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“Blackmail” Says Europe As Russia Demands Ruble Gas Payments From April


Russia sets deadline for ruble gas payments, Europe calls it ‘extortion’

Russian President Vladimir Putin demanded foreign buyers pay for Russian gas in rubles starting Friday or have their supplies cut off, a move rejected by European capitals and which Berlin called “extortion”.

Putin’s move, through a decree signed on Thursday, leaves Europe facing the prospect of losing more than a third of its gas supplies. Germany, which relies most heavily on Russia, has already activated an emergency plan that could lead to rations in Europe’s largest economy.

Energy exports were Putin’s most powerful lever as he tried to counter Western sanctions imposed on Russian banks, companies, businessmen and Kremlin allies in response to Russia’s invasion of Ukraine. Moscow called its Ukrainian actions a “special military operation”.

In a televised statement, Putin said Russian gas buyers “must open a ruble account in a Russian bank. From this account payments will be made for gas deliveries starting tomorrow,” or April 1.

“If such payment is not made, we will treat this as a default on the part of the buyer, with all the consequences to come. No one sells anything to us for free, and we will also not do charity – that is, the existing contract will stop, “he said.

It is not immediately clear whether in practice there may still be a way for foreign firms to resume payments without using rubles, which has been rejected by the European Union and the G7 group of countries.

His decision to enforce ruble payments has boosted the Russian currency, which fell to an all -time low after the February 24 invasion. The ruble has since recovered much of the lost land.

Western companies and governments have rejected any move to change their gas supply contracts to change the payment currency. Most European buyers use the euro. The executive said it would take months or longer to renegotiate the terms.

Payments in rubles would also blunt the impact of Western restrictions on Moscow’s access to its foreign exchange reserves.

Meanwhile, European countries have been racing to get alternative supplies, but with global markets already tight, they have few options. The United States has offered more liquefied natural gas (LNG) but not enough to replace Russia.

German Economy Minister Robert Habeck said Russia could not divide Europe and said Western allies were determined not to be “blackmailed” by Russia.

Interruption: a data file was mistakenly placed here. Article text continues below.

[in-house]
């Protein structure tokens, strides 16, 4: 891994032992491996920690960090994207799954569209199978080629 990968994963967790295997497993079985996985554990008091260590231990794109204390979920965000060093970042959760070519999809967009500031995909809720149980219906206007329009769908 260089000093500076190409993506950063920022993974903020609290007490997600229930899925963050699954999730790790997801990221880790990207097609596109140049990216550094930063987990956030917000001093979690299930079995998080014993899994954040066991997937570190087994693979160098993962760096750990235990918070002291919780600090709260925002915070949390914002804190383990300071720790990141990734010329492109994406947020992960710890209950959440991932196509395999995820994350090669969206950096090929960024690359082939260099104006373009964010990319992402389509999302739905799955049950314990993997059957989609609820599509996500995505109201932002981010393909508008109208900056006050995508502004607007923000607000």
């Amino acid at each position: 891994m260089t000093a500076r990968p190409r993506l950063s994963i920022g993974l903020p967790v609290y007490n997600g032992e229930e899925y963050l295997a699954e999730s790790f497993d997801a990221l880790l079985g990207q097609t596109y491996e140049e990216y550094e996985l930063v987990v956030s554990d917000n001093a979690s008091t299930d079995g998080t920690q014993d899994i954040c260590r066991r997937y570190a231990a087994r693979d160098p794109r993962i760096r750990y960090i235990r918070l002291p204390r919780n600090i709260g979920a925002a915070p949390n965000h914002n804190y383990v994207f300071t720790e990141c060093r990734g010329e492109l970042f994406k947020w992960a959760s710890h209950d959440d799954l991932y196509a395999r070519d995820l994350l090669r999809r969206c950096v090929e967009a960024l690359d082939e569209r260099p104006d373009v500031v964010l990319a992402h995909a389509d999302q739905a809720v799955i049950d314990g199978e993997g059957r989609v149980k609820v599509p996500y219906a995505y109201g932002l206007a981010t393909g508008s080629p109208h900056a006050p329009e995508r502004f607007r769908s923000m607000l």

Berlin said it would continue to pay for Russian energy imports in euros.

Frozen Payments

French economy minister Bruno Le Maire said France and Germany were preparing for a possible scenario that Russian gas flows could be stopped.

Le Maire declined to comment on technical details associated with Russia’s latest demand for ruble payments.

The order signed by Putin creates a mechanism for payments made through special foreign currency and ruble accounts at Gazprombank, with foreign money converted into rubles through currency auctions on the Moscow exchange.

Putin said the transition would strengthen Russia’s sovereignty, saying Western countries use the financial system as a weapon, and it makes no sense for Russia to trade in dollars and euros when assets in those currencies are frozen.

“What really happened, what has happened? We have supplied European consumers with our resources, in this case gas. They received it, paid us in euros, which they then froze themselves. In this case, there is reason to believe that we send some of the gas provided to Europe practically for free, “he said.

“That, of course, can’t go on.”

Putin said Russia still values ​​its business reputation.

“We have complied and will continue to comply with obligations under all contracts, including gas contracts, we will continue to supply gas in the prescribed amount – I would like to emphasize this – and at the price stated in the existing long -term contract,” he said.

Some European companies with Russian contracts did not have any immediate comments or did not immediately respond as Putin’s announcement caused the market to increasingly shiver.

European gas prices have soared higher in recent months as growing tensions with Russia increase the risk of a recession. Soaring energy prices have forced companies, including steel and chemical makers, to cut production.

PGNiG Poland, which has a long -term contract with Russian gas pipeline export monopoly Gazprom that expires at the end of this year, had no immediate comment. The Polish Ministry of Climate also had no immediate comment. Poland’s contract with Gazprom is for 10.2 billion cubic meters of gas a year and is denominated in dollars.

Italian energy firm Eni, another major European Russian gas buyer, also had no comment. It buys about 22.5 bcm of Russian gas in 2020. Its contract with Gazprom expires in 2035.

Russian gas buyers from Germany – Uniper, RWE and EnBW’s and VNG – did not immediately respond to requests for comment.

(Except for the headline, this story has not been edited by NDTV staff and is published from a syndicated feed.)

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